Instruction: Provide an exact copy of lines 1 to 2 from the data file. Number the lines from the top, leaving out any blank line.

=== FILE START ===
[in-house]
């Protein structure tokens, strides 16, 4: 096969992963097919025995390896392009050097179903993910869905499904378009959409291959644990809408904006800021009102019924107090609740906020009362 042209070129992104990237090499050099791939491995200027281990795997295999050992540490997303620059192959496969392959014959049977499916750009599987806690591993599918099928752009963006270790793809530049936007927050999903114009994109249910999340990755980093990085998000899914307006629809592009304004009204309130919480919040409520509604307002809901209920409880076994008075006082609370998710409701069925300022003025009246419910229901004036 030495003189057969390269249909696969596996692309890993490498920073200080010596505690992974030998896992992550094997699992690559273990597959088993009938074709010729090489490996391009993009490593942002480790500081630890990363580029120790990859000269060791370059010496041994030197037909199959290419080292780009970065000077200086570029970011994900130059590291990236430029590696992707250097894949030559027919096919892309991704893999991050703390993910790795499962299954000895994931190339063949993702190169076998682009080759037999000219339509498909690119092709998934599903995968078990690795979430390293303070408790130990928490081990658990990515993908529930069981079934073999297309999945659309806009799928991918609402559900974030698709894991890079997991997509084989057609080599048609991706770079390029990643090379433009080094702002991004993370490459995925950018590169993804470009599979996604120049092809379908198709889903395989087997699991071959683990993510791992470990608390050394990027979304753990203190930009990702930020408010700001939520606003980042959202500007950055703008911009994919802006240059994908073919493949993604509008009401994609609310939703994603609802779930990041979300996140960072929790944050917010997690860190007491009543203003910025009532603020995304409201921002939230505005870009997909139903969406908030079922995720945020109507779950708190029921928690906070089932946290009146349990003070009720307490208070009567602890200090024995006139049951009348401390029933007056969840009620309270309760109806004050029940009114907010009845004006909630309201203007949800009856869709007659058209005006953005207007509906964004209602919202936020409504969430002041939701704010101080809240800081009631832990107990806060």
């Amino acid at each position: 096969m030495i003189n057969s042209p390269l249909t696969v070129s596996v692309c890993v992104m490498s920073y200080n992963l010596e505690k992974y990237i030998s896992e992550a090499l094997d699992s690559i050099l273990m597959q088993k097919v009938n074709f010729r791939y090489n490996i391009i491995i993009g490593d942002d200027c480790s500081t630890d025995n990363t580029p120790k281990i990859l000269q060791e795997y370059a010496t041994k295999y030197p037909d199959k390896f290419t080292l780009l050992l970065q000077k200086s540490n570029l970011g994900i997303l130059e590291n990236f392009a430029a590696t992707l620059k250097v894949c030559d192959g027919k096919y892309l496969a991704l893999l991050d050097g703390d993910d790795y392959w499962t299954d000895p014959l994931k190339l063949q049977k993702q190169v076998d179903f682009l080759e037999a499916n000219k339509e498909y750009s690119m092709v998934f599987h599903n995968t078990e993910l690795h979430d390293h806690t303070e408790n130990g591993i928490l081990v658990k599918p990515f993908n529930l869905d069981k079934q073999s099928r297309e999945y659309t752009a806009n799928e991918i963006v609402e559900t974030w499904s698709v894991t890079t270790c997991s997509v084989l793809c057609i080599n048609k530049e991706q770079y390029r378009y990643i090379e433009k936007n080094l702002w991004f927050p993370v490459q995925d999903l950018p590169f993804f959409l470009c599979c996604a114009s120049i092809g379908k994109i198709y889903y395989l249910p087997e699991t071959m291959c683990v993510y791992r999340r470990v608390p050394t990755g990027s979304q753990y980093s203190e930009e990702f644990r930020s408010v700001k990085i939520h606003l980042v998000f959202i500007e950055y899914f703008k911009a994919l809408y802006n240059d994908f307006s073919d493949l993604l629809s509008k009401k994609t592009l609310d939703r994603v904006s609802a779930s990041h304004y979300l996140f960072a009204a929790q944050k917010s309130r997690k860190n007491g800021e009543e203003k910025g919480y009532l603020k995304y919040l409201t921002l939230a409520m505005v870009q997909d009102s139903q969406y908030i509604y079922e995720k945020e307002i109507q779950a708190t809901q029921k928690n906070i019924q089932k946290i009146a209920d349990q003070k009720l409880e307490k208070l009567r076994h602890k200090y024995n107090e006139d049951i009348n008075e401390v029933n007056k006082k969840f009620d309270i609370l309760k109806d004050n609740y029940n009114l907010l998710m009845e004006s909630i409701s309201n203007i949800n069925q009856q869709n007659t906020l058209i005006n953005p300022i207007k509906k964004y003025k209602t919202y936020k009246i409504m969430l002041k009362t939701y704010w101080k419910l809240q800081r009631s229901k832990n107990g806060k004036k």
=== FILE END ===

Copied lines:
[in-house]
């Protein structure tokens, strides 16, 4: 096969992963097919025995390896392009050097179903993910869905499904378009959409291959644990809408904006800021009102019924107090609740906020009362 042209070129992104990237090499050099791939491995200027281990795997295999050992540490997303620059192959496969392959014959049977499916750009599987806690591993599918099928752009963006270790793809530049936007927050999903114009994109249910999340990755980093990085998000899914307006629809592009304004009204309130919480919040409520509604307002809901209920409880076994008075006082609370998710409701069925300022003025009246419910229901004036 030495003189057969390269249909696969596996692309890993490498920073200080010596505690992974030998896992992550094997699992690559273990597959088993009938074709010729090489490996391009993009490593942002480790500081630890990363580029120790990859000269060791370059010496041994030197037909199959290419080292780009970065000077200086570029970011994900130059590291990236430029590696992707250097894949030559027919096919892309991704893999991050703390993910790795499962299954000895994931190339063949993702190169076998682009080759037999000219339509498909690119092709998934599903995968078990690795979430390293303070408790130990928490081990658990990515993908529930069981079934073999297309999945659309806009799928991918609402559900974030698709894991890079997991997509084989057609080599048609991706770079390029990643090379433009080094702002991004993370490459995925950018590169993804470009599979996604120049092809379908198709889903395989087997699991071959683990993510791992470990608390050394990027979304753990203190930009990702930020408010700001939520606003980042959202500007950055703008911009994919802006240059994908073919493949993604509008009401994609609310939703994603609802779930990041979300996140960072929790944050917010997690860190007491009543203003910025009532603020995304409201921002939230505005870009997909139903969406908030079922995720945020109507779950708190029921928690906070089932946290009146349990003070009720307490208070009567602890200090024995006139049951009348401390029933007056969840009620309270309760109806004050029940009114907010009845004006909630309201203007949800009856869709007659058209005006953005207007509906964004209602919202936020409504969430002041939701704010101080809240800081009631832990107990806060």